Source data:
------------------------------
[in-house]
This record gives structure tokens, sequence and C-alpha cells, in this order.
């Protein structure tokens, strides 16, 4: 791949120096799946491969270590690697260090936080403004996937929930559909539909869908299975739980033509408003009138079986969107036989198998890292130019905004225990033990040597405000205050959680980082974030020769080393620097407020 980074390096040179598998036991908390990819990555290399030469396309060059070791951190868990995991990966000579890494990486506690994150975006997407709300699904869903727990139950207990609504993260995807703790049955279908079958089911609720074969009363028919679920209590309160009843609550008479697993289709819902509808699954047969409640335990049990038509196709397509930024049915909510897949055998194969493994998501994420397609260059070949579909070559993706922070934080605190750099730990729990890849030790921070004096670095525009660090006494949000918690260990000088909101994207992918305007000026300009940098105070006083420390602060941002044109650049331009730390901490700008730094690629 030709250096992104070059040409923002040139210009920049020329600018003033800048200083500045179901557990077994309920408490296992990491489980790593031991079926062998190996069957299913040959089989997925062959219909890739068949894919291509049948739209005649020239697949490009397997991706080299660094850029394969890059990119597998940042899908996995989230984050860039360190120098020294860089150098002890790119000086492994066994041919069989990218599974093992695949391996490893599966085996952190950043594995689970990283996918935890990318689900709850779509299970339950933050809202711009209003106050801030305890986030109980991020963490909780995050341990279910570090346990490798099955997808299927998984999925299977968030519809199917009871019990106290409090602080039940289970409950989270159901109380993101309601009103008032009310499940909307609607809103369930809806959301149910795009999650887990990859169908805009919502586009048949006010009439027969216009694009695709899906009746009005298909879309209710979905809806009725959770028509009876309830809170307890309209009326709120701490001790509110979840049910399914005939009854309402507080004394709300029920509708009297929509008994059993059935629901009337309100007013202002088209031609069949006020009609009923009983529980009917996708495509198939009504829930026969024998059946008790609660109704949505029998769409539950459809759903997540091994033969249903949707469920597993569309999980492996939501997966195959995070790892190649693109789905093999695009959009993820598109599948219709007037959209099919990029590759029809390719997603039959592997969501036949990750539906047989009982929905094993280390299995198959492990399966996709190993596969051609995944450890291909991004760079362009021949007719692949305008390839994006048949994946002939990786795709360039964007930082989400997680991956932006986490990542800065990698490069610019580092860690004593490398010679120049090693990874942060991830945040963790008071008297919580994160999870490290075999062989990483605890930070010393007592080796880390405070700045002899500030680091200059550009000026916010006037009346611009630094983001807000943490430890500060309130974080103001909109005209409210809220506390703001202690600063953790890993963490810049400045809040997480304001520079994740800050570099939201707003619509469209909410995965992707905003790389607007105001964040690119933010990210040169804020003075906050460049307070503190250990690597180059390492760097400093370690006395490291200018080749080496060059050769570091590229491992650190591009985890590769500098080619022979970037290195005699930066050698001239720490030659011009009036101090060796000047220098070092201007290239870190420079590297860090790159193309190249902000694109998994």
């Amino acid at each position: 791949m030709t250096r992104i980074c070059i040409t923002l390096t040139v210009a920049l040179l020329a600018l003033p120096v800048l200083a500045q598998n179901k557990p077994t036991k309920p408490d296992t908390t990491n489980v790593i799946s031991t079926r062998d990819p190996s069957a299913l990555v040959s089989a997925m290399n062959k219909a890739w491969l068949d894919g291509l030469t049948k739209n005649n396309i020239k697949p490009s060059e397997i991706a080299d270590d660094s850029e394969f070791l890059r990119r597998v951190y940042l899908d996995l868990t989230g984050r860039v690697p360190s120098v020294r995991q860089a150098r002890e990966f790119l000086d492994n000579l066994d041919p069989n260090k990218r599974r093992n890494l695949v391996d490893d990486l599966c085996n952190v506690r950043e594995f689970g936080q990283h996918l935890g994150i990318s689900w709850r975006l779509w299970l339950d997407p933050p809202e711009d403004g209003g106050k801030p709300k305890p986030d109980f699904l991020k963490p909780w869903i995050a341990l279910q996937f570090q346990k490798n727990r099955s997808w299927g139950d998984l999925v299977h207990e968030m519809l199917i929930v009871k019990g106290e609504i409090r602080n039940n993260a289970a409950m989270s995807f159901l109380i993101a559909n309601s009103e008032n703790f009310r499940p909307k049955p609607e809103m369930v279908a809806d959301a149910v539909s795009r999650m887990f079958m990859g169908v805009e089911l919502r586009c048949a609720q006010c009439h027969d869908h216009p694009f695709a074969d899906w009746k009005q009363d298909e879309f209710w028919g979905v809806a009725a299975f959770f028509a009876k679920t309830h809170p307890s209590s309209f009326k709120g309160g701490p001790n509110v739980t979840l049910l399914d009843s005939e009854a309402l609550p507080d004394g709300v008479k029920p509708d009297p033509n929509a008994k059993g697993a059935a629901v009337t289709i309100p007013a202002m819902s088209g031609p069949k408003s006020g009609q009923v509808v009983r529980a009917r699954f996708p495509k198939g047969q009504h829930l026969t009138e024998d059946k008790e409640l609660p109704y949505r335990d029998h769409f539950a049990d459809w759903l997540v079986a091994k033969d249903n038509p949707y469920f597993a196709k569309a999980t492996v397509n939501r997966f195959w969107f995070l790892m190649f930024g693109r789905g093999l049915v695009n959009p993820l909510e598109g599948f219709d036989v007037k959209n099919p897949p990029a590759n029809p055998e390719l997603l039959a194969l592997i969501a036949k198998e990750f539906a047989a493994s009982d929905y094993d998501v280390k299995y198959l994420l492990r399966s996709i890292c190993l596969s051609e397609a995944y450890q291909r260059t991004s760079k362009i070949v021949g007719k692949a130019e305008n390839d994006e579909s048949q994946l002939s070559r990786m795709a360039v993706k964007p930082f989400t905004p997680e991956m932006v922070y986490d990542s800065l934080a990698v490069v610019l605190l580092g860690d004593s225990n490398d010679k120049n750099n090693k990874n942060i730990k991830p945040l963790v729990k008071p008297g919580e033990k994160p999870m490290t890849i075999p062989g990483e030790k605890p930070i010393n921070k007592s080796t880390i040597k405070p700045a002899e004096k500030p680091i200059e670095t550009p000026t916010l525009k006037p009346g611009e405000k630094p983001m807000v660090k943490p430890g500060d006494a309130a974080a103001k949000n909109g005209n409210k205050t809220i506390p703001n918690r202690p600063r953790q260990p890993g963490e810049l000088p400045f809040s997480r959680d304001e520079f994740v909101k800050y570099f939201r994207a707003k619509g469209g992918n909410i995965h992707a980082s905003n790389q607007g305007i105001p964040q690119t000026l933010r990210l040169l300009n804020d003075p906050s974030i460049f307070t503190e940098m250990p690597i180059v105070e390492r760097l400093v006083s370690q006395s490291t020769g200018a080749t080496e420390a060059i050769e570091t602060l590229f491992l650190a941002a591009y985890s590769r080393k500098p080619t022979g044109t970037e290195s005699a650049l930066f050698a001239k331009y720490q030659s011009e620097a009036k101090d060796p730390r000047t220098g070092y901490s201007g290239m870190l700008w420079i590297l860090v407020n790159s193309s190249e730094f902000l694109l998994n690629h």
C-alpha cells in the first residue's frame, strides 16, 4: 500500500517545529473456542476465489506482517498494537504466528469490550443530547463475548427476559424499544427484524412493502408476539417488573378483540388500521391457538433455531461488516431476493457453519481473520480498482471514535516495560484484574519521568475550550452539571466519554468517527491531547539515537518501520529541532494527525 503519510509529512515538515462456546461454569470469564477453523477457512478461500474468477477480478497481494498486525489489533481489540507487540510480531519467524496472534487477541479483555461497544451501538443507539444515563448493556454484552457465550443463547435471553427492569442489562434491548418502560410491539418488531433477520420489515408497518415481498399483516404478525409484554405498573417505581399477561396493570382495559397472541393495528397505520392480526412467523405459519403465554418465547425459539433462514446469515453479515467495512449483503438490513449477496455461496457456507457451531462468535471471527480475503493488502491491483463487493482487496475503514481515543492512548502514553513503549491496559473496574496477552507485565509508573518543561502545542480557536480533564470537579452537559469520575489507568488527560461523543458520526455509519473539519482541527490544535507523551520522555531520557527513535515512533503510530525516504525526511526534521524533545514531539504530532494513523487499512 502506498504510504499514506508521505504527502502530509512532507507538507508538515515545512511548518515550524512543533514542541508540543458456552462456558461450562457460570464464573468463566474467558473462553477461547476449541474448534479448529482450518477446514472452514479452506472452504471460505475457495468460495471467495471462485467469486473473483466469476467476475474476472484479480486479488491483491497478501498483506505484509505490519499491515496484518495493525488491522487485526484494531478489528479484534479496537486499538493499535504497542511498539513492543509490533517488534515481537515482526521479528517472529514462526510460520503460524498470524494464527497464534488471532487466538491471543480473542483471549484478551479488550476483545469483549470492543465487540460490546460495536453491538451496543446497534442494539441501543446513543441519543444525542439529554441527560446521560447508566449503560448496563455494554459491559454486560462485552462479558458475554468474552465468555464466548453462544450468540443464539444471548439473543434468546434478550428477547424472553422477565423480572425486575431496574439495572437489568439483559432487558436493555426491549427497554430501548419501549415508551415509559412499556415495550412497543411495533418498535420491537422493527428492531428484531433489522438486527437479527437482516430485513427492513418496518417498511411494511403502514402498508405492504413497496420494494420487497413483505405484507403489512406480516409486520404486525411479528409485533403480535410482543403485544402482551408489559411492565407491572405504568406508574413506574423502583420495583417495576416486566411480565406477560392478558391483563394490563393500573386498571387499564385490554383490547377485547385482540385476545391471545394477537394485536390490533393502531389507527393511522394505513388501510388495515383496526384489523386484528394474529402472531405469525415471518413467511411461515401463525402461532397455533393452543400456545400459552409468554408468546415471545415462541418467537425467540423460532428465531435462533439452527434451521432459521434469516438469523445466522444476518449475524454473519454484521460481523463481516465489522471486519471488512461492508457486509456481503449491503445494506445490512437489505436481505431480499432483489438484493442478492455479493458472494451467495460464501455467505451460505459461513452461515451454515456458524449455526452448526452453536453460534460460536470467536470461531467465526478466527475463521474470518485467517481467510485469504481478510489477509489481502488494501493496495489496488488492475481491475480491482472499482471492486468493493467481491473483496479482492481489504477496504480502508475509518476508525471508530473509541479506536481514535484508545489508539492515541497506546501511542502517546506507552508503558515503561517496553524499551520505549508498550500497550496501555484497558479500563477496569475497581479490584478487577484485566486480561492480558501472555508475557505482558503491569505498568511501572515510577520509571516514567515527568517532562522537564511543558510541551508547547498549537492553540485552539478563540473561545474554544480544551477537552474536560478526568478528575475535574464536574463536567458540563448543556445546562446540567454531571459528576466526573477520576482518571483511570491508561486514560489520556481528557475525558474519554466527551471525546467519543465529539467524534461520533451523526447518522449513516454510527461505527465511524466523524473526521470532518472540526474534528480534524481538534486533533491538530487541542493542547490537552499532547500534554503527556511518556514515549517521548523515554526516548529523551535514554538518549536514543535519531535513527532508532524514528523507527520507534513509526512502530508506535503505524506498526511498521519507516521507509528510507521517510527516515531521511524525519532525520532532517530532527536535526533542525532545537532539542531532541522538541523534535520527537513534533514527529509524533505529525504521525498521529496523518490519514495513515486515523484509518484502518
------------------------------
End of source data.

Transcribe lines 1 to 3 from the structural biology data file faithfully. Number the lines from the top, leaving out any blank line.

[in-house]
This record gives structure tokens, sequence and C-alpha cells, in this order.
């Protein structure tokens, strides 16, 4: 791949120096799946491969270590690697260090936080403004996937929930559909539909869908299975739980033509408003009138079986969107036989198998890292130019905004225990033990040597405000205050959680980082974030020769080393620097407020 980074390096040179598998036991908390990819990555290399030469396309060059070791951190868990995991990966000579890494990486506690994150975006997407709300699904869903727990139950207990609504993260995807703790049955279908079958089911609720074969009363028919679920209590309160009843609550008479697993289709819902509808699954047969409640335990049990038509196709397509930024049915909510897949055998194969493994998501994420397609260059070949579909070559993706922070934080605190750099730990729990890849030790921070004096670095525009660090006494949000918690260990000088909101994207992918305007000026300009940098105070006083420390602060941002044109650049331009730390901490700008730094690629 030709250096992104070059040409923002040139210009920049020329600018003033800048200083500045179901557990077994309920408490296992990491489980790593031991079926062998190996069957299913040959089989997925062959219909890739068949894919291509049948739209005649020239697949490009397997991706080299660094850029394969890059990119597998940042899908996995989230984050860039360190120098020294860089150098002890790119000086492994066994041919069989990218599974093992695949391996490893599966085996952190950043594995689970990283996918935890990318689900709850779509299970339950933050809202711009209003106050801030305890986030109980991020963490909780995050341990279910570090346990490798099955997808299927998984999925299977968030519809199917009871019990106290409090602080039940289970409950989270159901109380993101309601009103008032009310499940909307609607809103369930809806959301149910795009999650887990990859169908805009919502586009048949006010009439027969216009694009695709899906009746009005298909879309209710979905809806009725959770028509009876309830809170307890309209009326709120701490001790509110979840049910399914005939009854309402507080004394709300029920509708009297929509008994059993059935629901009337309100007013202002088209031609069949006020009609009923009983529980009917996708495509198939009504829930026969024998059946008790609660109704949505029998769409539950459809759903997540091994033969249903949707469920597993569309999980492996939501997966195959995070790892190649693109789905093999695009959009993820598109599948219709007037959209099919990029590759029809390719997603039959592997969501036949990750539906047989009982929905094993280390299995198959492990399966996709190993596969051609995944450890291909991004760079362009021949007719692949305008390839994006048949994946002939990786795709360039964007930082989400997680991956932006986490990542800065990698490069610019580092860690004593490398010679120049090693990874942060991830945040963790008071008297919580994160999870490290075999062989990483605890930070010393007592080796880390405070700045002899500030680091200059550009000026916010006037009346611009630094983001807000943490430890500060309130974080103001909109005209409210809220506390703001202690600063953790890993963490810049400045809040997480304001520079994740800050570099939201707003619509469209909410995965992707905003790389607007105001964040690119933010990210040169804020003075906050460049307070503190250990690597180059390492760097400093370690006395490291200018080749080496060059050769570091590229491992650190591009985890590769500098080619022979970037290195005699930066050698001239720490030659011009009036101090060796000047220098070092201007290239870190420079590297860090790159193309190249902000694109998994």